The Governor says that use of Emergency Powers is not unique, and worries losing them could lead to a risky spike in coronavirus levels in the state of Michigan. Back in March everything was locked down as the spread of the virus posed a threat to overwhelming hospitals and multiple deaths. Now that our infection rate has come down, she has opened much of the state. After being a major hotspot for the virus, Michigan has done better with the coronavirus than many other states.

AP News reports “Republican lawmakers are in court challenging the governor’s ability to continually extend the state of the emergency — the underpinning of her orders — without their approval. A group, Unlock Michigan, is nearly done collecting signatures for a veto-proof ballot initiative that would enable the GOP-controlled Legislature to repeal a 1945 law that gives Whitmer her power to act on her own.” A 1976 law, which requires legislative approval to lengthen an emergency, would remain intact.

Our states per-capita rate of new cases for the past two weeks ranks Michigan as 13th lowest among states, according to an AP analysis of data from Johns Hopkins University. Our seven-day positivity rate is the 11th lowest, only about 2.4% of people being tested are showing positive results.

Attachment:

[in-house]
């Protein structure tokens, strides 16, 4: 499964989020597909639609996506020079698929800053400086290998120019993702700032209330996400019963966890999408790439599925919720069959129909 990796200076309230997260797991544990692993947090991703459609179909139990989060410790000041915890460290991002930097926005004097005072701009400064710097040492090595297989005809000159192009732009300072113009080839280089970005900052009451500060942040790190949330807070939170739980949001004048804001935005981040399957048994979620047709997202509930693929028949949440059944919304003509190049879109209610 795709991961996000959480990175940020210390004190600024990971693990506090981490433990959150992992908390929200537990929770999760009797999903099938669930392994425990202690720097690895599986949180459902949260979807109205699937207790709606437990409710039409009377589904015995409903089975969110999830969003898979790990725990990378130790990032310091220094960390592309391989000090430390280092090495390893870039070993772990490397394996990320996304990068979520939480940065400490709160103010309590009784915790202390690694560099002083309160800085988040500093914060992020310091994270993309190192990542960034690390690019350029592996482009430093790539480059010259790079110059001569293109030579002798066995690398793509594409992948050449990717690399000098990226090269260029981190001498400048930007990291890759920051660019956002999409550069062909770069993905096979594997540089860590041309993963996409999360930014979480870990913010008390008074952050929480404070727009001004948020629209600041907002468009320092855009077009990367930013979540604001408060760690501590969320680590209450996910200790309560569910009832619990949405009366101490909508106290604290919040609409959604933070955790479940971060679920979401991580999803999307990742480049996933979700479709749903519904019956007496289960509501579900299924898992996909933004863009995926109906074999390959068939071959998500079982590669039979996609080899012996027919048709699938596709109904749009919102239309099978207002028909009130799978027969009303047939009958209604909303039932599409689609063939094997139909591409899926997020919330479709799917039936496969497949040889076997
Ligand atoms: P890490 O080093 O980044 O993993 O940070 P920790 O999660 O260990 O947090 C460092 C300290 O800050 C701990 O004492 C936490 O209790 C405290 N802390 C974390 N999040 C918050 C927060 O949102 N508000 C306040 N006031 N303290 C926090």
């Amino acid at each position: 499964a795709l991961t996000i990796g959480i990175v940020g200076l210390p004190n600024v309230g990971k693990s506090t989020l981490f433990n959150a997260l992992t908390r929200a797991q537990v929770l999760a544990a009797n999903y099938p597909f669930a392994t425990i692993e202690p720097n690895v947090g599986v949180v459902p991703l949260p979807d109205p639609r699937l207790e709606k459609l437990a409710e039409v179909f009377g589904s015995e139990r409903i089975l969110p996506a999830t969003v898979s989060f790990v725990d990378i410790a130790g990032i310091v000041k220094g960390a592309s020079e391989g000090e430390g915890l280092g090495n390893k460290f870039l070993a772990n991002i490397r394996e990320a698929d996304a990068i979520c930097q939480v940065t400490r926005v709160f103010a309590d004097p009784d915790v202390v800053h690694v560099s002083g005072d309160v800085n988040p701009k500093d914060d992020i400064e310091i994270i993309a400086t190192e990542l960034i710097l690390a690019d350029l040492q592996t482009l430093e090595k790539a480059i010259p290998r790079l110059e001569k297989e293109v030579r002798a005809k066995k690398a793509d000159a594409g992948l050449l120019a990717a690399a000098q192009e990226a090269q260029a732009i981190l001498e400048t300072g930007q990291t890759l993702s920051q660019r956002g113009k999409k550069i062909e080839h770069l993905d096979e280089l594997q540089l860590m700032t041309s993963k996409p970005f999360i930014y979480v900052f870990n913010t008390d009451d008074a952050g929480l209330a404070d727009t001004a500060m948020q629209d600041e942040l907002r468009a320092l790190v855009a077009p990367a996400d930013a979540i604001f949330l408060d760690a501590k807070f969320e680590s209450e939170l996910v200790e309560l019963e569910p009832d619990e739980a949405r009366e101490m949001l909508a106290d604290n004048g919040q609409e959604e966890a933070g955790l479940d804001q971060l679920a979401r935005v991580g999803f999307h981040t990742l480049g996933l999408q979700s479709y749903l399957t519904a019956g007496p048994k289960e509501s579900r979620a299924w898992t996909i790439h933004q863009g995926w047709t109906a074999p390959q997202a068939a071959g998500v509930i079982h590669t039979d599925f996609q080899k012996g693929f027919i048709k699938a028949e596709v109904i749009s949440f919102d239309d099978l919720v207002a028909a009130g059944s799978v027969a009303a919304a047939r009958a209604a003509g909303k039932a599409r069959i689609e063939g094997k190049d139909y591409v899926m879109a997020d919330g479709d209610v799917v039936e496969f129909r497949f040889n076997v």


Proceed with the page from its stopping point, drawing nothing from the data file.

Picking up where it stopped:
Governor Whitmer credited our residents for doing what they needed to do here in Michigan where the coronavirus has caused about 7000 deaths.“But the one thing that keeps me up at night is the fact that all this sacrifice that we’ve made and the work that we’ve done could just evaporate if we drop our guard, if we stop masking up,” Whitmer told the Associated Press.

Senate Majority Leader Mike Shirkey and other Republicans question the reasoning behind Whitmer’s orders and said no business, including movie theatres should be closed. Our Governor is supported by polling for her handling of the pandemic, says the emergency will not last forever. Vaccine and therapeutics are currently being developed to treat Covid-19. The CDC (Centers for Disease Control) estimates a vaccine could start being distributed to healthcare workers and other high-risk people in January, or later this year, if one is approved. But experts say it is probably not going to be widely available before spring or summer.

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